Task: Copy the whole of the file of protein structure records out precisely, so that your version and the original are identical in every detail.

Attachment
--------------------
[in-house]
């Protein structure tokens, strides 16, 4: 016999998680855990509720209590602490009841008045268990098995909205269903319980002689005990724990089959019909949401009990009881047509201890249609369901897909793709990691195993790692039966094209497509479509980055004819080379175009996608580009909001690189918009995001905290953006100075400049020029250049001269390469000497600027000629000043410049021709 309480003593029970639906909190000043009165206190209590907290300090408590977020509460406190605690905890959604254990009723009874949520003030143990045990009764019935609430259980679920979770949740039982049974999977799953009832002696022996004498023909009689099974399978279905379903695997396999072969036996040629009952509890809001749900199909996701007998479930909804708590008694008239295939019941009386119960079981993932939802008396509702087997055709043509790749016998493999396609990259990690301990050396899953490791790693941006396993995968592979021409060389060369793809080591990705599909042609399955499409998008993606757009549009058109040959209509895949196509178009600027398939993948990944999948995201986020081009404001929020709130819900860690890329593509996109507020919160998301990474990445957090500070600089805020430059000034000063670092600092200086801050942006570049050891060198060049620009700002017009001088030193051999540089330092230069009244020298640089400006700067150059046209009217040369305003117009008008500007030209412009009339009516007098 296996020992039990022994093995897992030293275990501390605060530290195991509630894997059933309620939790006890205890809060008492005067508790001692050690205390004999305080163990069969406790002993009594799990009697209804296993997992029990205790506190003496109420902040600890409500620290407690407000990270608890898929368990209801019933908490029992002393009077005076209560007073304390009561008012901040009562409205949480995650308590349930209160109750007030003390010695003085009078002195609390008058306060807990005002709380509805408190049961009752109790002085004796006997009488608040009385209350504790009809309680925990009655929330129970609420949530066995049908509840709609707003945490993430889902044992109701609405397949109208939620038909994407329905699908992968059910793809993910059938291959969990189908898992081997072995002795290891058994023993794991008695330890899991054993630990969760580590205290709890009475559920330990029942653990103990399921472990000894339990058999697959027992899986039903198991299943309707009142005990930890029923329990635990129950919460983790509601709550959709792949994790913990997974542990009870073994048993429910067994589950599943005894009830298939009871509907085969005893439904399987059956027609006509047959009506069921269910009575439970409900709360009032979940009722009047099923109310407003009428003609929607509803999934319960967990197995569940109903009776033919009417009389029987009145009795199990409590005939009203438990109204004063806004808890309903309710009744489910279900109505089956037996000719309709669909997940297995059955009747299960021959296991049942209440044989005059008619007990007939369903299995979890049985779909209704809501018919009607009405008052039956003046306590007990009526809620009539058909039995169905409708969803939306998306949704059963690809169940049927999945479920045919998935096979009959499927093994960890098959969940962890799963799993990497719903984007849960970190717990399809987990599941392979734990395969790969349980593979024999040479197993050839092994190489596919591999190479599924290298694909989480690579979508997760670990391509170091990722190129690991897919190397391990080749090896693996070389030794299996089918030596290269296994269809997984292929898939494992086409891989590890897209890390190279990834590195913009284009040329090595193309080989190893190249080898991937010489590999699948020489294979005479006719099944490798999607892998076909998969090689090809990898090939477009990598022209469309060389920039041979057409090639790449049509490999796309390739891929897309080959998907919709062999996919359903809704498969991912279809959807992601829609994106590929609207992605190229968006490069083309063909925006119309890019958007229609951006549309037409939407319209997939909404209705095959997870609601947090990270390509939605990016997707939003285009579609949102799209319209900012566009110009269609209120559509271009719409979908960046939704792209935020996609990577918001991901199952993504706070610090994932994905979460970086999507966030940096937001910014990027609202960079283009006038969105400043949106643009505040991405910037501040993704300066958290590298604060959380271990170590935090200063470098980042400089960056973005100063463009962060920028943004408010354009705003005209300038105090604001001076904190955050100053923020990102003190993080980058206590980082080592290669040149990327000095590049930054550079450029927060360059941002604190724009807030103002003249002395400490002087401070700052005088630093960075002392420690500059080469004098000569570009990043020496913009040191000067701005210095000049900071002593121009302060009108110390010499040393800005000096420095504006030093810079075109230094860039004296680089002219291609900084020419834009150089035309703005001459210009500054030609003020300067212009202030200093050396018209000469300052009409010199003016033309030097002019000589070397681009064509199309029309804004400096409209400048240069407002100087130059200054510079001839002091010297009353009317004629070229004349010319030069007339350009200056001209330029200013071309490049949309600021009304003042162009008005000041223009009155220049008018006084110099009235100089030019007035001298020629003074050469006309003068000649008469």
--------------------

[in-house]
């Protein structure tokens, strides 16, 4: 016999998680855990509720209590602490009841008045268990098995909205269903319980002689005990724990089959019909949401009990009881047509201890249609369901897909793709990691195993790692039966094209497509479509980055004819080379175009996608580009909001690189918009995001905290953006100075400049020029250049001269390469000497600027000629000043410049021709 309480003593029970639906909190000043009165206190209590907290300090408590977020509460406190605690905890959604254990009723009874949520003030143990045990009764019935609430259980679920979770949740039982049974999977799953009832002696022996004498023909009689099974399978279905379903695997396999072969036996040629009952509890809001749900199909996701007998479930909804708590008694008239295939019941009386119960079981993932939802008396509702087997055709043509790749016998493999396609990259990690301990050396899953490791790693941006396993995968592979021409060389060369793809080591990705599909042609399955499409998008993606757009549009058109040959209509895949196509178009600027398939993948990944999948995201986020081009404001929020709130819900860690890329593509996109507020919160998301990474990445957090500070600089805020430059000034000063670092600092200086801050942006570049050891060198060049620009700002017009001088030193051999540089330092230069009244020298640089400006700067150059046209009217040369305003117009008008500007030209412009009339009516007098 296996020992039990022994093995897992030293275990501390605060530290195991509630894997059933309620939790006890205890809060008492005067508790001692050690205390004999305080163990069969406790002993009594799990009697209804296993997992029990205790506190003496109420902040600890409500620290407690407000990270608890898929368990209801019933908490029992002393009077005076209560007073304390009561008012901040009562409205949480995650308590349930209160109750007030003390010695003085009078002195609390008058306060807990005002709380509805408190049961009752109790002085004796006997009488608040009385209350504790009809309680925990009655929330129970609420949530066995049908509840709609707003945490993430889902044992109701609405397949109208939620038909994407329905699908992968059910793809993910059938291959969990189908898992081997072995002795290891058994023993794991008695330890899991054993630990969760580590205290709890009475559920330990029942653990103990399921472990000894339990058999697959027992899986039903198991299943309707009142005990930890029923329990635990129950919460983790509601709550959709792949994790913990997974542990009870073994048993429910067994589950599943005894009830298939009871509907085969005893439904399987059956027609006509047959009506069921269910009575439970409900709360009032979940009722009047099923109310407003009428003609929607509803999934319960967990197995569940109903009776033919009417009389029987009145009795199990409590005939009203438990109204004063806004808890309903309710009744489910279900109505089956037996000719309709669909997940297995059955009747299960021959296991049942209440044989005059008619007990007939369903299995979890049985779909209704809501018919009607009405008052039956003046306590007990009526809620009539058909039995169905409708969803939306998306949704059963690809169940049927999945479920045919998935096979009959499927093994960890098959969940962890799963799993990497719903984007849960970190717990399809987990599941392979734990395969790969349980593979024999040479197993050839092994190489596919591999190479599924290298694909989480690579979508997760670990391509170091990722190129690991897919190397391990080749090896693996070389030794299996089918030596290269296994269809997984292929898939494992086409891989590890897209890390190279990834590195913009284009040329090595193309080989190893190249080898991937010489590999699948020489294979005479006719099944490798999607892998076909998969090689090809990898090939477009990598022209469309060389920039041979057409090639790449049509490999796309390739891929897309080959998907919709062999996919359903809704498969991912279809959807992601829609994106590929609207992605190229968006490069083309063909925006119309890019958007229609951006549309037409939407319209997939909404209705095959997870609601947090990270390509939605990016997707939003285009579609949102799209319209900012566009110009269609209120559509271009719409979908960046939704792209935020996609990577918001991901199952993504706070610090994932994905979460970086999507966030940096937001910014990027609202960079283009006038969105400043949106643009505040991405910037501040993704300066958290590298604060959380271990170590935090200063470098980042400089960056973005100063463009962060920028943004408010354009705003005209300038105090604001001076904190955050100053923020990102003190993080980058206590980082080592290669040149990327000095590049930054550079450029927060360059941002604190724009807030103002003249002395400490002087401070700052005088630093960075002392420690500059080469004098000569570009990043020496913009040191000067701005210095000049900071002593121009302060009108110390010499040393800005000096420095504006030093810079075109230094860039004296680089002219291609900084020419834009150089035309703005001459210009500054030609003020300067212009202030200093050396018209000469300052009409010199003016033309030097002019000589070397681009064509199309029309804004400096409209400048240069407002100087130059200054510079001839002091010297009353009317004629070229004349010319030069007339350009200056001209330029200013071309490049949309600021009304003042162009008005000041223009009155220049008018006084110099009235100089030019007035001298020629003074050469006309003068000649008469």